The primary disadvantage of joining a fitness club is the cost. In the US, monthly fees tend to start at $25 per month and can run over $100, depending on the swankiness of the club. Most clubs will offer a drastic discount if you pay in advance for 6 months or more. Make sure you love the club before you do that!

Also, you’ll want to take more care if you’re susceptible to viruses: think of it as being about as germy as the average workplace, with the addition of athlete’s foot. Shower shoes are important.

When a Home Workout is Best

When I can’t get to the gym (or just don’t want to), I work out at home. The greatest selling point for a home workout is the time savings: no packing the gym bag, getting in the car, finding parking, checking in, waiting for equipment or a shower…at home you just change into clothes you can sweat in, and then go for it!

This brings us to the selling points of the home workout:

No monthly fees. Buy as much or as little equipment as you need. Basic dumbbells and a simple bench are inexpensive and enable you to to a wide variety of exercises. My only piece of equipment is an Iron Gym (review link)—I perform the bulk of my home workout without weights, and at the end of a typical home workout I’m exhausted.

Privacy. If you’re timid about people watching while you sweat, home is the best option. You can also wear that old torn Motley Crüe t-shirt and sing along with “Don’t Stop Believin'” while you jump rope and no one will be the wiser.

Personalized environment. You can play your music at your volume, watch whatever TV channel you want (or pop in a fitness DVD program) and have the temperature as warm or cool as you like it. If you have small children or other things to take care of, you don’t have to be far from them. If you have space in a spare room or garage, you can customize the space for your specific workouts.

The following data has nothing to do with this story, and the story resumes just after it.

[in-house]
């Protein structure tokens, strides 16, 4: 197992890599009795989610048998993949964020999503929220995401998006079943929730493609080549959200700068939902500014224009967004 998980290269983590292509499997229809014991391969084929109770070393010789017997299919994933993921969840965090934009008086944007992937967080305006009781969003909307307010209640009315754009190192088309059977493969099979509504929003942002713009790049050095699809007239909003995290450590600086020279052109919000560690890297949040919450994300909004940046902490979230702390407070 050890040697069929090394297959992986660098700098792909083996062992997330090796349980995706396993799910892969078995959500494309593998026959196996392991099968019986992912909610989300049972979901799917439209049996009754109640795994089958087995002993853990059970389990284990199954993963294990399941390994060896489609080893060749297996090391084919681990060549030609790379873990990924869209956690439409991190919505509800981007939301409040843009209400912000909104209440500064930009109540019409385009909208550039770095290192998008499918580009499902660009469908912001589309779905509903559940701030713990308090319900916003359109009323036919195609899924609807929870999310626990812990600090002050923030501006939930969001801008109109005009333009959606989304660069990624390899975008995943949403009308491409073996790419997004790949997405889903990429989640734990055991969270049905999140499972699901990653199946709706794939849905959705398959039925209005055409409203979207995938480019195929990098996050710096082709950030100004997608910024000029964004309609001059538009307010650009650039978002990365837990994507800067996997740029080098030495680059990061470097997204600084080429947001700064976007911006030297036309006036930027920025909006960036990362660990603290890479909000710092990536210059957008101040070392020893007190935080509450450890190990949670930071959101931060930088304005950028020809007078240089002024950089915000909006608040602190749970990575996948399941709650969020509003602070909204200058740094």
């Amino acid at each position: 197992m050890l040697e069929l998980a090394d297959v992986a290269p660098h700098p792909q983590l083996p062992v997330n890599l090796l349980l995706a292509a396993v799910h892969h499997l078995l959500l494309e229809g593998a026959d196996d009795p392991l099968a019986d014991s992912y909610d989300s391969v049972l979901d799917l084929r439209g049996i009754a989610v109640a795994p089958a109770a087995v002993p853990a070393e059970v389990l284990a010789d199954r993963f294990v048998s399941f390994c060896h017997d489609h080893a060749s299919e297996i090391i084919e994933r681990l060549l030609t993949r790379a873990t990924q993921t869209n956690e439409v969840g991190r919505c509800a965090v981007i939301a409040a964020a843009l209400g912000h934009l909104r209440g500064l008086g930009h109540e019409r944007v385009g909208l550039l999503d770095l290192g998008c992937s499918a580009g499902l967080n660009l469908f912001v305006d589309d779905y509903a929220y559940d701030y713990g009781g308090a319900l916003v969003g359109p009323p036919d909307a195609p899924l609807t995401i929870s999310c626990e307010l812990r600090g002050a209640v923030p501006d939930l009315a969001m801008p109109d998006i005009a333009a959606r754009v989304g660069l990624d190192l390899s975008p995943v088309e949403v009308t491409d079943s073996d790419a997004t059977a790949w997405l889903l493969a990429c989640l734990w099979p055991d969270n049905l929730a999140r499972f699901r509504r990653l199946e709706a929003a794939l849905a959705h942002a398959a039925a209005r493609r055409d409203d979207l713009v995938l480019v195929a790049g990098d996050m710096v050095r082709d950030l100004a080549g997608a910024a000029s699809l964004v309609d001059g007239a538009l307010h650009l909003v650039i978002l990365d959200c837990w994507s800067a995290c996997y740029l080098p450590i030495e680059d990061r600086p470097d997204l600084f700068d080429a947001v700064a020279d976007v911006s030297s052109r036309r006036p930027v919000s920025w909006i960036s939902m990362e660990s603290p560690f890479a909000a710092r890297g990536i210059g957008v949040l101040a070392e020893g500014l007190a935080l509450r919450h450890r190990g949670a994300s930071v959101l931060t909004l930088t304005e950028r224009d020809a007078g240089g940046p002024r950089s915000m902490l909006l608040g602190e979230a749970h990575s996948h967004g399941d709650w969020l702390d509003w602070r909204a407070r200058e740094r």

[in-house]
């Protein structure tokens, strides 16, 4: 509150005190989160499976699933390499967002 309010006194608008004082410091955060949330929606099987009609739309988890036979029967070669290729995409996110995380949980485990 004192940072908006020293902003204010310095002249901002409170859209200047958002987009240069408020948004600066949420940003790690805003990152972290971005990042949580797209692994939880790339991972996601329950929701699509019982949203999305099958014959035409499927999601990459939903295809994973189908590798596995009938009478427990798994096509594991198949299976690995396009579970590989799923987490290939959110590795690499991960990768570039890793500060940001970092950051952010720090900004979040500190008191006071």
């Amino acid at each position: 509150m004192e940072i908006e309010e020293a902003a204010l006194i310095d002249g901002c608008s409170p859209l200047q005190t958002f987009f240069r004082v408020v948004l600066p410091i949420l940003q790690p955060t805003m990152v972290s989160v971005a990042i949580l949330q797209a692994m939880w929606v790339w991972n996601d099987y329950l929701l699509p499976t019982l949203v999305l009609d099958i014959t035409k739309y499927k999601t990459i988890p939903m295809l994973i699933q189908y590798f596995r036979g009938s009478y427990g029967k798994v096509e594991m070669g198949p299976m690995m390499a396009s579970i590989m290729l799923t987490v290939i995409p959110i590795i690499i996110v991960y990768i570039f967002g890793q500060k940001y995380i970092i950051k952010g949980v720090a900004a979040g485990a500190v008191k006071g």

The biggest disadvantage of the home workout is that it’s a hassle to acquire and store heavy weights, especially barbells, and bulky cardio equipment, unless you’ve got a dedicated room. Also, because you’re on your own you don’t have other members’ brains to pick. On the other hand, with Google and YouTube at your fingertips, you can find any information you need pretty quickly. On the other other hand, those are good examples of the distractions that can disrupt a home workout.

Recommendation

If you can afford to try a gym for a few months, I recommend you at least give it a shot. The environment there is motivating in a way your living room can never be (unless you buy a few thousand dollars worth of equipment and invite a few friends over). You should experience it for yourself before you make a choice.

If cost is an object, outfit your home environment the best you can within your budget and make a point of doing whatever it takes to maintain your workout intensity. Invite a friend over to work out with you, or invest in some better stereo speakers for your music.

Personally, I work out primarily at the gym, but also at home on days when I can’t (or won’t) get out of the house. Whichever option works best for you, the commitment to fitness is the most important part.